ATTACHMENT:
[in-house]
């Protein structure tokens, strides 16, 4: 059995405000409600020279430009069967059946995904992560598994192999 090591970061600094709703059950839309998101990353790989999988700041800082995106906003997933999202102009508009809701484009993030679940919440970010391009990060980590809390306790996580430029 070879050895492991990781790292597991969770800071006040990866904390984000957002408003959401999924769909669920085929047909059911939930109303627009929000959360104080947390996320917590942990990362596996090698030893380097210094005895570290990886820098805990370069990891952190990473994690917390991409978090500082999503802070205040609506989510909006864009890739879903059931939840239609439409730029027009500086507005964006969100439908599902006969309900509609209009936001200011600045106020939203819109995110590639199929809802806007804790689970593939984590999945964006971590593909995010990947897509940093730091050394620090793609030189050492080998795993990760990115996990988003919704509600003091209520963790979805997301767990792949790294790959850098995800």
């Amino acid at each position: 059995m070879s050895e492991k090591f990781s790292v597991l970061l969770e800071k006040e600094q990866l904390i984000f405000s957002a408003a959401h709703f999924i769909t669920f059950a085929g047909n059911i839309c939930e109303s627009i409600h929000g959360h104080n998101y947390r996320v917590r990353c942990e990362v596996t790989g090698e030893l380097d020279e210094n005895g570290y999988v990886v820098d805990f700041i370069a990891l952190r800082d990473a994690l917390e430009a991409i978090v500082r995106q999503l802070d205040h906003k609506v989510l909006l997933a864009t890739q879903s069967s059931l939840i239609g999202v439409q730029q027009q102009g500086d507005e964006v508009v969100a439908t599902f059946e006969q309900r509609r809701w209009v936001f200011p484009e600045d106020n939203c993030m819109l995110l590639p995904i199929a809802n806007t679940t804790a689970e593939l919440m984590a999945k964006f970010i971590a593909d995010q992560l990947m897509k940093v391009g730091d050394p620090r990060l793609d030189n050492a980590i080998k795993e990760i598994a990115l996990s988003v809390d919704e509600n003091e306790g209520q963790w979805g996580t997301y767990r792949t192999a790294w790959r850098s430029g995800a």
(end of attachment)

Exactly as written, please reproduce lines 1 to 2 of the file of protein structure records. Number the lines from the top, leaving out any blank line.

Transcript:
[in-house]
């Protein structure tokens, strides 16, 4: 059995405000409600020279430009069967059946995904992560598994192999 090591970061600094709703059950839309998101990353790989999988700041800082995106906003997933999202102009508009809701484009993030679940919440970010391009990060980590809390306790996580430029 070879050895492991990781790292597991969770800071006040990866904390984000957002408003959401999924769909669920085929047909059911939930109303627009929000959360104080947390996320917590942990990362596996090698030893380097210094005895570290990886820098805990370069990891952190990473994690917390991409978090500082999503802070205040609506989510909006864009890739879903059931939840239609439409730029027009500086507005964006969100439908599902006969309900509609209009936001200011600045106020939203819109995110590639199929809802806007804790689970593939984590999945964006971590593909995010990947897509940093730091050394620090793609030189050492080998795993990760990115996990988003919704509600003091209520963790979805997301767990792949790294790959850098995800």